Also, I purchased Pilot Sport PS2's, not the Pilot Sport. Sorry for the mix up. The Pilot Sport has a center rib and then a V-shaped tread pattern. The PS2's have straight channels similar to the ContiSportContact tread pattern. I went with them because they rated higher on the TireRack comparison chart and on the Michelin web site.

Here is a link to the TireRack comparison chart -

http://www.tirerack.com/tires/surveyresult...lay.jsp?type=MP

Here is a link to Michelin about the PS2 - http://www.michelinman.com/catalog/tires/M...retype=3&tire=1

And a link to the Pilot Sport - http://www.michelinman.com/catalog/tires/M...retype=3&tire=2

And sorry about all the typos in the first tread. I used the spell check - bad idea. I would like to see some more input about what people have experienced with the tires they are running on. There are a lot of questions and answers but lets not pass on point of the survey. Let us know your tires - brand, model, performance, handling wet and dry, their personal driving style and what kind of tread life they are getting.

But really this is great. Thank you to all who have read and to those that have contributed. And if you're reading this go ahead and hit the reply button below and let us know.

Later,

-Paul

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  • 4 weeks later...

Well, I've put about 1000 miles or so on the new Michelin Pilot Sports. They are great tires! They hold the road very well. I haven't had them in any heavy rain yet but there has been some light rain and they performed very well on wet pavement.

Dry traction and handling is excellent. Accelerating from a stand still seems much quicker. I seems like I'm springing forward as though I were being pushed from behind. Impressive (wish I had a higher HP engines from one of the more recent model years). When cornering, the tires seem to reach out and grab the road. Like the car is trying to pull itself through the turn. Sticky, sticky, sticky. I love it.

I would highly recommend these tires. Thanks to all who participated in this survey. Happy motoring to all.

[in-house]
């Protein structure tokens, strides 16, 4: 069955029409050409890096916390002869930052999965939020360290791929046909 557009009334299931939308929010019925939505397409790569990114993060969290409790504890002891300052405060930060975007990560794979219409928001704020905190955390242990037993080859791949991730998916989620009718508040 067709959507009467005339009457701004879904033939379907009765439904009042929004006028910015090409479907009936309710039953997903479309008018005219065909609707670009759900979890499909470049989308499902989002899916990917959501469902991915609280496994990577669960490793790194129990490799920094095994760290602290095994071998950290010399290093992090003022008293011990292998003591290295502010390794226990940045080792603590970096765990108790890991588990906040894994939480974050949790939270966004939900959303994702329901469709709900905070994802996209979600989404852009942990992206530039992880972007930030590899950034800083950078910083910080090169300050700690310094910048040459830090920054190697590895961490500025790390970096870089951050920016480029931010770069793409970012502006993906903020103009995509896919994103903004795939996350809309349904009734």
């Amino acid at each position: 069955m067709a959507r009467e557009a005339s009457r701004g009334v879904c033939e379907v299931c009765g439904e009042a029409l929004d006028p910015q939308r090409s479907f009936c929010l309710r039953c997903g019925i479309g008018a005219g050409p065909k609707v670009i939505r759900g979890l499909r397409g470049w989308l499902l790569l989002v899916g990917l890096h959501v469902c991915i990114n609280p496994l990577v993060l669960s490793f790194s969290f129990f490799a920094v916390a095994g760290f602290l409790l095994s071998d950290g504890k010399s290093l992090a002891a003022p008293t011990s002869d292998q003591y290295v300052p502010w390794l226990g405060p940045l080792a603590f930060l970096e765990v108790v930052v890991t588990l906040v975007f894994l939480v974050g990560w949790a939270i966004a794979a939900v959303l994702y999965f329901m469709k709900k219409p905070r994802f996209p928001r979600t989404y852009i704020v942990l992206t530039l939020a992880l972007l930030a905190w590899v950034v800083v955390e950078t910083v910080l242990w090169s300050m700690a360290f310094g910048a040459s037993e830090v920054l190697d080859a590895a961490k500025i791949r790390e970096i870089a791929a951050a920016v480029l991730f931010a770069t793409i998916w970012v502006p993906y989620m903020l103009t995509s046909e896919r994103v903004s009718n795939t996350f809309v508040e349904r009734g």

Having lots of fun in SoCal!

Later,

-pvaughan

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I currently have 17 on my boxster. They came with the Michellin PS rib. I have about 2000mi on them. They are excellent dry weather tires. they just stick to surface. You just cant go worng with them. but the problem is the ride is really harsh(expected) with these. In wet conditions they perform pretty good. But you cannot do sudden maneuvers. I once did that trying to avoid some drunk driver one rainy night and the car just spun like a top.

compared to Yokahama's N rated tires that came with the 16's I had the ride quality is something that's better left unspoken. But the handling of the car on the PS rib's is simply remarkable and I would say its the best way to go as long as you dont mind the harsher ride

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Funny you mention the ContiSportContacts. They are easily one of the worst tires I've ever had on any car. Although my OE Contis were N-rated, they had practically zero traction, terrible tread life, noisy, and rode stiff. There's a reason they got some of the worst tire ratings of any tire on TireRack. Which leads me to my other set of OE N-rated PZero Asimms. They had good traction, but poor tread life, and a stiff ride for what you got back in terms of handling. Since these tires, I've put on Bridgestone S-03s, RE750s, and Dunlops SSRs (R-compound). The Bridgestones outperform the N-rated tires in every category. I would even say that my RE750s were comparable in traction to my PZeros and they ride much better, last longer, and are much cheaper. There is no contest between the S-03s and my N-rated tires. Similarly, there is no contest between my R-compounds and any of my other tires -- as long as you only consider performance ;)

I've got a whole file on tires, and based on my and others' opinions that I've collected, I would venture to guess that the PS2s are the best all around street performance tire followed by the S-03s followed by the PS1s. If wet weather is a high criteria, then the Goodyear Eagle F1 GS-D3 (dumb name) gets good marks as long as you don't track it. For cars that put on a lot of miles, for a slight reduction in performance, I would say that RE750s or AVS ES-100s are the top choices. There are also a few newer tires such as the Fuzion (?) which I believe are Bridgestone "private label" RE750s and would fit in the same grouping.